Before taking time off, I always worry that if I stop writing, cease searching for words, forego thinking about how to put words on paper, I’ll forget how to swim and lose the ability to find words ever again.
Every year it’s the same. When I close my journals and put away my works-in-progress so that I can rest and let the well of words refill again, I fear that I’ll never be able to write again, and worry endlessly that I won’t ever again feel words flowing through my pen or see sentences and paragraphs forming beneath my hand.
No sooner do I leave my desk behind, though, than these fears fade away. There is no longer any stress from work. I can sit peacefully and gaze out over the water (where I spent so much time swimming over the past year) and enjoy the view without needing to lift a pen to paper to capture an image, a scene, a thought.
And each year resting from work magically revives the soul and, just as magically, gives the imagination a chance to plant new seeds that will ripen (with faith and determination) into new stories for me to tell in the months ahead once I return to my desk.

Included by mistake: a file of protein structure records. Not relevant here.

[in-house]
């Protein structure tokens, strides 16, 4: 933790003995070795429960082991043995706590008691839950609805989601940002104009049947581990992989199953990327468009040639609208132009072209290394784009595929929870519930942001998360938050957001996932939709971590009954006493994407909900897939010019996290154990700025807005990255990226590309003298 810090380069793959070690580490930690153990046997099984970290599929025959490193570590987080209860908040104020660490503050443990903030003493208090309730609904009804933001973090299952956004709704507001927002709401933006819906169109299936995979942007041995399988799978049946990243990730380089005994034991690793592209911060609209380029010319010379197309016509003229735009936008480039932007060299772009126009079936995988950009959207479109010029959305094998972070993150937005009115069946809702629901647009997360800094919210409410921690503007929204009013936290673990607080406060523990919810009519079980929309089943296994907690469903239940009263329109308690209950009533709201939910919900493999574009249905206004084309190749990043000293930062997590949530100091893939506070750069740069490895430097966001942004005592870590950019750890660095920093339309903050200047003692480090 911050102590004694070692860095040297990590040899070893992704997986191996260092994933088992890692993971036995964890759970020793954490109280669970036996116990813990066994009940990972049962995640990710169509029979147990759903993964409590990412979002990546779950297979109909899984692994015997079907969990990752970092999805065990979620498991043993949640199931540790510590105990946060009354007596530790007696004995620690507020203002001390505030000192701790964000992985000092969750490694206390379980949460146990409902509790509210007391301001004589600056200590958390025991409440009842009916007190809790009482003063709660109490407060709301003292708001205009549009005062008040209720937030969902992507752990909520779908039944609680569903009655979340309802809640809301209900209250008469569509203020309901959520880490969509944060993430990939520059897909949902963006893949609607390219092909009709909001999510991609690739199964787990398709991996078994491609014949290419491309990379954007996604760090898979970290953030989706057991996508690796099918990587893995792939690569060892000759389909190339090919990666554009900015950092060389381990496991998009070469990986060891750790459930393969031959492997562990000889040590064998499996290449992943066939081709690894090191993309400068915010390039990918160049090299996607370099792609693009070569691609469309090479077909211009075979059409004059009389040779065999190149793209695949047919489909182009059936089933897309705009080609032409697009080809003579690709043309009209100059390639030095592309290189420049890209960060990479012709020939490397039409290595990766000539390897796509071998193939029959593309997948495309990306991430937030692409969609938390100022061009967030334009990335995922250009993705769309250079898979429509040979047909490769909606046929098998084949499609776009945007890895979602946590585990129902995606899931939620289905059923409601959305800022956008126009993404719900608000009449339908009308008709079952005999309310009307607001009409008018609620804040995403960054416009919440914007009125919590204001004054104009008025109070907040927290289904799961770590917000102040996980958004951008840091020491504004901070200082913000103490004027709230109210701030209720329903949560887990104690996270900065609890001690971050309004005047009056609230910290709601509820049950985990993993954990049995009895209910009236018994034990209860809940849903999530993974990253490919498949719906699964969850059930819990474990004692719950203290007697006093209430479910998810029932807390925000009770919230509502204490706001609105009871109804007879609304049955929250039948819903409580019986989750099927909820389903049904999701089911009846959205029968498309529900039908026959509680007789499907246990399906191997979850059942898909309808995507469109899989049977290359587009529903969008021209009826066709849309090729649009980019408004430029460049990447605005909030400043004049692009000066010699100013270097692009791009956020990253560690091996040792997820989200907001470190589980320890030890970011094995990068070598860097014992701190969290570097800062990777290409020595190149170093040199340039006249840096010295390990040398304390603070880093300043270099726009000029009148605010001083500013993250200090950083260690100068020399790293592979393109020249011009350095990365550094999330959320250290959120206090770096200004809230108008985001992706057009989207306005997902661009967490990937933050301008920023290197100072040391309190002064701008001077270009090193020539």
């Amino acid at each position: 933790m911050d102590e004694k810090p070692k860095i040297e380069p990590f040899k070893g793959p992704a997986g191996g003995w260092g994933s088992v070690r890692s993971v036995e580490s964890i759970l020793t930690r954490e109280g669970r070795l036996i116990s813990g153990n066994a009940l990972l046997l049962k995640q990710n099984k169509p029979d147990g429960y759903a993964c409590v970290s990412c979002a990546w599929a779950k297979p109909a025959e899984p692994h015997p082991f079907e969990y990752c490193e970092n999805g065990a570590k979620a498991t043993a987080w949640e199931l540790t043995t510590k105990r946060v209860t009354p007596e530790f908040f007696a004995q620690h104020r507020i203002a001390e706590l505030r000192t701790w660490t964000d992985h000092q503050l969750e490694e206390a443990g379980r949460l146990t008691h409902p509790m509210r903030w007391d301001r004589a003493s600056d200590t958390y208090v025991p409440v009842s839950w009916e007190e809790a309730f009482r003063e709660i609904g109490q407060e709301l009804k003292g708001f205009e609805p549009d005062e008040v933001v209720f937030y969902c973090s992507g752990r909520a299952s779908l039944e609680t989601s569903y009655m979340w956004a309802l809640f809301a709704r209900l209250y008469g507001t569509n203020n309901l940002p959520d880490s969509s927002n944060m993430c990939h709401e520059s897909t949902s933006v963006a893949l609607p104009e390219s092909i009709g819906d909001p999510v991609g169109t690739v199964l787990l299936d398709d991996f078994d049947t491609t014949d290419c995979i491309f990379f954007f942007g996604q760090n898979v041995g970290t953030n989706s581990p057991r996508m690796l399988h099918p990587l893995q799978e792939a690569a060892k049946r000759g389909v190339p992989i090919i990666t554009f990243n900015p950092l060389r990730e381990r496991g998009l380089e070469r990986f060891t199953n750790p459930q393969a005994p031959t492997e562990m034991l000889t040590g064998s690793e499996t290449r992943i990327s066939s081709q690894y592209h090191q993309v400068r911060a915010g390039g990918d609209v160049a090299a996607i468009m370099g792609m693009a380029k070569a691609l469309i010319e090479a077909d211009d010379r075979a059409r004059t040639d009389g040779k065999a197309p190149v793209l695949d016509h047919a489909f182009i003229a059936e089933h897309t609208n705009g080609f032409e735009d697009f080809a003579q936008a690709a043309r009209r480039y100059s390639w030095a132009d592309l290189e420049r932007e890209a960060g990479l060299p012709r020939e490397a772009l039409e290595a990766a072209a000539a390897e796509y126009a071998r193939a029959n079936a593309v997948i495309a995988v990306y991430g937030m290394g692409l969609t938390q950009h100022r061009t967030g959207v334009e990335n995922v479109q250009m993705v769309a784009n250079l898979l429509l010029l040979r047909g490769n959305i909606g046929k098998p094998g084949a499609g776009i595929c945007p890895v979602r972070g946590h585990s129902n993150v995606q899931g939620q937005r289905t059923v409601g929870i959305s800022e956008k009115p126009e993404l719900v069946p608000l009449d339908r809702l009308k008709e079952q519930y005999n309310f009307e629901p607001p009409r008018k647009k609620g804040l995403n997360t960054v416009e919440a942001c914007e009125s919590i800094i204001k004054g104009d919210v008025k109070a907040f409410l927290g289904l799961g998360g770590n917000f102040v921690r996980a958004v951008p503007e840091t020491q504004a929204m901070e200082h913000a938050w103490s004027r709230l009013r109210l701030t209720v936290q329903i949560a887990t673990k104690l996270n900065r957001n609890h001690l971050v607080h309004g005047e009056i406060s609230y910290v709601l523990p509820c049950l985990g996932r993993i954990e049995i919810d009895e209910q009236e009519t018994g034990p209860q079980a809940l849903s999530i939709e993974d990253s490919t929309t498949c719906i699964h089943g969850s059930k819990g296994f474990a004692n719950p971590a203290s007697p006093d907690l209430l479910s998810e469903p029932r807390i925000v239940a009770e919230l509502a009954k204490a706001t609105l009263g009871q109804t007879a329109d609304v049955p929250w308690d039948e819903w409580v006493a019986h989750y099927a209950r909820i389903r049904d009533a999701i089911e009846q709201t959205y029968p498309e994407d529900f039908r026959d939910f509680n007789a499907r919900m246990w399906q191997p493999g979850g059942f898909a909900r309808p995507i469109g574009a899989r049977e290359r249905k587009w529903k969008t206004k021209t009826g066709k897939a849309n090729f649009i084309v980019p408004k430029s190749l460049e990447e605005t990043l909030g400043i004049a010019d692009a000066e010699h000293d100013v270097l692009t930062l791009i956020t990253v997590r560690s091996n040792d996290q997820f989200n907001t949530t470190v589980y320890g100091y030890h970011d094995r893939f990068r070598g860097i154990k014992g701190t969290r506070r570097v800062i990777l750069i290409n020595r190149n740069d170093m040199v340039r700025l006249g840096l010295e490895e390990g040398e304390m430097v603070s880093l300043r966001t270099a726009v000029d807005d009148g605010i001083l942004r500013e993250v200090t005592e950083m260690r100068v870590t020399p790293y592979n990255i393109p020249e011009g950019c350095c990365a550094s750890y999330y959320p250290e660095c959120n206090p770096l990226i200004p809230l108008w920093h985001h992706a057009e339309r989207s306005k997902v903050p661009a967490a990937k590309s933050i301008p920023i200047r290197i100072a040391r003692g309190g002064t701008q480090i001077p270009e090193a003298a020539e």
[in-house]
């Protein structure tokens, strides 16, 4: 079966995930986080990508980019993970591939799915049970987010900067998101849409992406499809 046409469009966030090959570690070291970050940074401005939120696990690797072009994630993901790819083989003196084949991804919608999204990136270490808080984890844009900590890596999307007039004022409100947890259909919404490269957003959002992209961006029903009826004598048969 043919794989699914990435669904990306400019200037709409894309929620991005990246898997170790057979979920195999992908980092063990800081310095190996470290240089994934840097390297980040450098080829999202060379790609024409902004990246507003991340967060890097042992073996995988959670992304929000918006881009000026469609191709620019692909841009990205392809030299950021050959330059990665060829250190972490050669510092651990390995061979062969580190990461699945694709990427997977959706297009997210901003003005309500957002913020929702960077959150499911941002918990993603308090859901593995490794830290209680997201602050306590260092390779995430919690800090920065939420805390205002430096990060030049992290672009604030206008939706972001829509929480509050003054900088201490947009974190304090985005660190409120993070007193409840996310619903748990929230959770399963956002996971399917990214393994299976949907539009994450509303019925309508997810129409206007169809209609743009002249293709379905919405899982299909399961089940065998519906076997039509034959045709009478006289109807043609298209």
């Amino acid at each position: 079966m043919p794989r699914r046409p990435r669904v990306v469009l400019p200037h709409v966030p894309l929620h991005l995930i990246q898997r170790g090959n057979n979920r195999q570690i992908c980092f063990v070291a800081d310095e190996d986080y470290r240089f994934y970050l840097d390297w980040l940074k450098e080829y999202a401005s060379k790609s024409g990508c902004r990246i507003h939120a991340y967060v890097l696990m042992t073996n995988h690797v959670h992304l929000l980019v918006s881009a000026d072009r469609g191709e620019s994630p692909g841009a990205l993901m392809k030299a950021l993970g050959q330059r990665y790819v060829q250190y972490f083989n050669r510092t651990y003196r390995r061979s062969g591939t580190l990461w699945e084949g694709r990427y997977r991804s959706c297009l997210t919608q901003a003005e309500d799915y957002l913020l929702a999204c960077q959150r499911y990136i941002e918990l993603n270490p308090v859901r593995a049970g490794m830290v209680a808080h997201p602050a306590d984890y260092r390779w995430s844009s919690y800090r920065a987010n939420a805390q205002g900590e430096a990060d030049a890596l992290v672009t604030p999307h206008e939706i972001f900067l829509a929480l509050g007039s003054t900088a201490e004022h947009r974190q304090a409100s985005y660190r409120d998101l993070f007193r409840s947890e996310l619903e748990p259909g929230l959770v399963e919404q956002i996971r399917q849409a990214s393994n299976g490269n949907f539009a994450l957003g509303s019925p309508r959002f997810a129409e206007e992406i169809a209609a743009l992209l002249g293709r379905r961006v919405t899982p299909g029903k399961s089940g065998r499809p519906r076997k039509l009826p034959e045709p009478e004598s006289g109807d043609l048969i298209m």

Inevitably, the time to return to the water comes, and, just as inevitably, I become hesitant and doubtful and wonder if I'll have anything worthwhile to say. Will the stories that I hope to tell this year be compelling? Will I find the right words?
The only way to answer these questions is to begin work again, to pick up my pen and start writing, to let my fingers play over the computer keyboard, to close my eyes and imagine the words flowing through my pen or pencil as my hand moves across the page.
“Writing is an exploration,” says E.L. Doctorow. “You start from nothing and learn as you go.”
As 2013 begins, I’m stepping to the end of the diving board and jumping, trusting words to come, eager to explore the world, learning as I go.
Best of luck with your own leaps of faith in the year ahead.